Josh Reviews Roman Polanski: Wanted and Desired
In March, 1977, filmmaker Roman Polanski (Rosemary’s Baby, Chinatown) was arrested and charged with raping a 13 year-old girl at the home of his friend, Jack Nicholson (who was out of town at the time). Polanski eventually agreed to a plea bargain and pled guilty to one felony count of illegal sex with a 13 yea-old girl. In early 1978, before a sentence could be imposed, Polanski fled the country, never to return.
The above three sentences about sums up what I knew about this famous case. (In all honesty, I probably didn’t even know quite that much before watching this film!) What is most fascinating about the recent documentary by Marina Zenovich, Roman Polanski: Wanted and Desired, is that the issue the film focuses on isn’t the act that Polanski committed, but rather on what happened afterwards.
What actually occurred at Jack Nicholson’s house isn’t the subject of much debate, apparently. There is a little bit of a “he said, she said” back-and-forth at the start of the film, as Zenovich compares and contrasts Polanski’s version of the story with that of the girl (Samantha Geimer). There are a few important details on which they differ. But Polanski does not deny having sex with the girl, nor does she seem to suggest that he forced himself on her. The film does not spend a lot of time trying to defend Mr. Polanski’s actions, and rightly so. Whether the sex was consentual or not, Polanski’s actions in sleeping with a 13 year-old girl were abhorrent.
No, the focus of the film is on the even more shocking events that transpired after Polanski was arrested. Ms. Zenovich lays out, in great detail, the ways in which the escalating chaos of the media circus and the publicity-hungry judge assigned to the case waylaid any attempt at justice. Through a lively mix of fascinating archival footage from a whole host of sources and a wonderful array of insightful new interviews that Ms. Zenovich conducted with almost every single key figure in the case, including Samantha Geimer herself, viewers are walked through the stunningly tortured legal process as the case unfolded.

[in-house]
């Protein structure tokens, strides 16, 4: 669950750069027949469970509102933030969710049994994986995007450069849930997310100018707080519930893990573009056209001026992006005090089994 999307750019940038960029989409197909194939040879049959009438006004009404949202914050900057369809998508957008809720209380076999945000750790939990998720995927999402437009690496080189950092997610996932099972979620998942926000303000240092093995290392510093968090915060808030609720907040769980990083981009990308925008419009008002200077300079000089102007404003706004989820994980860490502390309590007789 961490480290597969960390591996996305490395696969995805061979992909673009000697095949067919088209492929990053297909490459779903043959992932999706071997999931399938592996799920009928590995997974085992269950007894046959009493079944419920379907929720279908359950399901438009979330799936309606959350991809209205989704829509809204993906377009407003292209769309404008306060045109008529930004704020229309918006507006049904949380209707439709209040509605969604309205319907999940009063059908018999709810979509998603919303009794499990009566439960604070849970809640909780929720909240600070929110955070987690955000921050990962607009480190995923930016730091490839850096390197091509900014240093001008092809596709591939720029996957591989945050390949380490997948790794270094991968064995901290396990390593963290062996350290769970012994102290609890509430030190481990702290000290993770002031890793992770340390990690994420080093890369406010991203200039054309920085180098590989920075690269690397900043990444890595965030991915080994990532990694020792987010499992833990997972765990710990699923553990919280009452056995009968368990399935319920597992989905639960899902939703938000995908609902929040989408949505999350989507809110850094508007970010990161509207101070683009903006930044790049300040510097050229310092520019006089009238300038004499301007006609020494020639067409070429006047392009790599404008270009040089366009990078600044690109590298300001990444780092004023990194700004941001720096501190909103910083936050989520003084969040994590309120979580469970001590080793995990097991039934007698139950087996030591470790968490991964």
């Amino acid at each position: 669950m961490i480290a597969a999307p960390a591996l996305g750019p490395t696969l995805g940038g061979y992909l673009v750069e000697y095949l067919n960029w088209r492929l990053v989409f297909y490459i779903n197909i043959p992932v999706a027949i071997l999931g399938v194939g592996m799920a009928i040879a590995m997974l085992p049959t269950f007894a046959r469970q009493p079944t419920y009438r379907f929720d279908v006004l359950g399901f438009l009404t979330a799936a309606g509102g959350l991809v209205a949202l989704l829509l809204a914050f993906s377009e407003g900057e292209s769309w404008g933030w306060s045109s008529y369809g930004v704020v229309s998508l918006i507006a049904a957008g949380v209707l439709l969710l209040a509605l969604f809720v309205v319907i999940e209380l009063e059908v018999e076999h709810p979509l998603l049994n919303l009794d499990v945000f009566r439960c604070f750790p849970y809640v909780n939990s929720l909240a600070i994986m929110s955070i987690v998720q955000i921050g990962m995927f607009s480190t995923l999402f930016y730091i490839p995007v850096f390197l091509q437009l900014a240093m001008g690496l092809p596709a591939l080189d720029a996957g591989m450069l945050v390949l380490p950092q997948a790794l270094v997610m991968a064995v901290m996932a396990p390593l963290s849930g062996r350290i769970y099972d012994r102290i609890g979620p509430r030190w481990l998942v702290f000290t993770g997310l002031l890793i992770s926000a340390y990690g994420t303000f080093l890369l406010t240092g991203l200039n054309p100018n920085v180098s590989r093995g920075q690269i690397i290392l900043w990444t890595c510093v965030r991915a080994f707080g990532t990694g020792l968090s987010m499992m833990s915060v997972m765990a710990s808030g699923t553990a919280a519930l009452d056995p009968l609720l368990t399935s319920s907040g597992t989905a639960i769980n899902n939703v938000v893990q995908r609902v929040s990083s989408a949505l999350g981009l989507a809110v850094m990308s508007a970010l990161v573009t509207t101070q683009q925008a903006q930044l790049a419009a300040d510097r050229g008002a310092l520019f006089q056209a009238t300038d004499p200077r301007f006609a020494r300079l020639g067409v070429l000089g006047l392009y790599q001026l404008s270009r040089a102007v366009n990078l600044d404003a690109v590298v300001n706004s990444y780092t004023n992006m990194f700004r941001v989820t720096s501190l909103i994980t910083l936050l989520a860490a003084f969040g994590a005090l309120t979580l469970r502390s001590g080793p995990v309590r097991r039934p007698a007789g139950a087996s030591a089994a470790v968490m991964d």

The most fascinating elements of the film are the new interviews with Polanski’s lawyer, Douglas Dalton, and the Assistant D.A. who lead the case for the prosecution, Roger Gunson. Both men come across as remarkably intelligent, honest men, and both are very candid in their interviews. One might expect a film like this to demonize one side or the other, falling back on easy caricatures such as a depiction of Polanski the sadist defended by his showboating lawyer… or the stiff-laced DA blinded by self-righteousness. But Zenovich resists any such over-simplification, and the inherent decentness of both Mr. Dalton and Mr. Gunson is incredibly compelling. In the end, when Mr. Gunson — who, remember, lead the PROSECUTION of Polanski — admits that he believes that Polanski’s flight from the U.S. was justified, it is a shocking moment. Even Samantha Geimer (the victim) states that she believes that Polanski was not treated justly by the legal system.
Just how things could have gone so wrong with the case that Mr. Gunson and Ms. Geimer could come to make those statements is the meat and potatoes of the film, and it is a fascinating tale. Like Polanski or loathe him, this cogent analysis of how his case was handled (or mishandled) is a powerful, troubling story. I highly recommend this film.